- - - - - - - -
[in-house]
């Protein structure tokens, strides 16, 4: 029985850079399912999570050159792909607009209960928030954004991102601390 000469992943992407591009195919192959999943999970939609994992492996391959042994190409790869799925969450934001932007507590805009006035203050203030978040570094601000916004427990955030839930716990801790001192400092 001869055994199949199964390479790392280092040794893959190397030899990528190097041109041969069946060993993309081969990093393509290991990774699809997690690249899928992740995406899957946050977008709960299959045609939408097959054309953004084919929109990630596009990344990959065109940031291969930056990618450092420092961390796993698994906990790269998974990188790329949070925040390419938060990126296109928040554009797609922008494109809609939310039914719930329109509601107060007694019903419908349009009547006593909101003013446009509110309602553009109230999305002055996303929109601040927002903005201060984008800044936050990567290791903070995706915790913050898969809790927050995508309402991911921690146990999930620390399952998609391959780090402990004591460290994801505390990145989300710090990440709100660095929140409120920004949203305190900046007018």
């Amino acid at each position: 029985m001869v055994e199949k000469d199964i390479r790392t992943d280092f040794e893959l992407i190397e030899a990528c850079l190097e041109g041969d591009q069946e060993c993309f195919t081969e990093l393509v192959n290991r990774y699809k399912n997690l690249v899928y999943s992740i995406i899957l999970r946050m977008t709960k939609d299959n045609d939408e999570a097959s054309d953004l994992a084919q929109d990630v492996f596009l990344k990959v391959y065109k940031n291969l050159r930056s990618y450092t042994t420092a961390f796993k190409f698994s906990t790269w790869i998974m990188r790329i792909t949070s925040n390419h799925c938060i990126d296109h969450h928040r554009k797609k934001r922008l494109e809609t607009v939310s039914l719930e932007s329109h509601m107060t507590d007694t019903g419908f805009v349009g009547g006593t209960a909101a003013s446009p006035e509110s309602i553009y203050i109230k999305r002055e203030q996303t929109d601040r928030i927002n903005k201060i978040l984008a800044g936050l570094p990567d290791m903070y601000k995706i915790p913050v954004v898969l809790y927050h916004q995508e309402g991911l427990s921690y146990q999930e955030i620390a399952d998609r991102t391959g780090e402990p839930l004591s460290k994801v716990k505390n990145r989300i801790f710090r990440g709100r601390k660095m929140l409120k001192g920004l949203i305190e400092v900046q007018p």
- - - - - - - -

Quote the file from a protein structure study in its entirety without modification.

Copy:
[in-house]
């Protein structure tokens, strides 16, 4: 029985850079399912999570050159792909607009209960928030954004991102601390 000469992943992407591009195919192959999943999970939609994992492996391959042994190409790869799925969450934001932007507590805009006035203050203030978040570094601000916004427990955030839930716990801790001192400092 001869055994199949199964390479790392280092040794893959190397030899990528190097041109041969069946060993993309081969990093393509290991990774699809997690690249899928992740995406899957946050977008709960299959045609939408097959054309953004084919929109990630596009990344990959065109940031291969930056990618450092420092961390796993698994906990790269998974990188790329949070925040390419938060990126296109928040554009797609922008494109809609939310039914719930329109509601107060007694019903419908349009009547006593909101003013446009509110309602553009109230999305002055996303929109601040927002903005201060984008800044936050990567290791903070995706915790913050898969809790927050995508309402991911921690146990999930620390399952998609391959780090402990004591460290994801505390990145989300710090990440709100660095929140409120920004949203305190900046007018």
């Amino acid at each position: 029985m001869v055994e199949k000469d199964i390479r790392t992943d280092f040794e893959l992407i190397e030899a990528c850079l190097e041109g041969d591009q069946e060993c993309f195919t081969e990093l393509v192959n290991r990774y699809k399912n997690l690249v899928y999943s992740i995406i899957l999970r946050m977008t709960k939609d299959n045609d939408e999570a097959s054309d953004l994992a084919q929109d990630v492996f596009l990344k990959v391959y065109k940031n291969l050159r930056s990618y450092t042994t420092a961390f796993k190409f698994s906990t790269w790869i998974m990188r790329i792909t949070s925040n390419h799925c938060i990126d296109h969450h928040r554009k797609k934001r922008l494109e809609t607009v939310s039914l719930e932007s329109h509601m107060t507590d007694t019903g419908f805009v349009g009547g006593t209960a909101a003013s446009p006035e509110s309602i553009y203050i109230k999305r002055e203030q996303t929109d601040r928030i927002n903005k201060i978040l984008a800044g936050l570094p990567d290791m903070y601000k995706i915790p913050v954004v898969l809790y927050h916004q995508e309402g991911l427990s921690y146990q999930e955030i620390a399952d998609r991102t391959g780090e402990p839930l004591s460290k994801v716990k505390n990145r989300i801790f710090r990440g709100r601390k660095m929140l409120k001192g920004l949203i305190e400092v900046q007018p």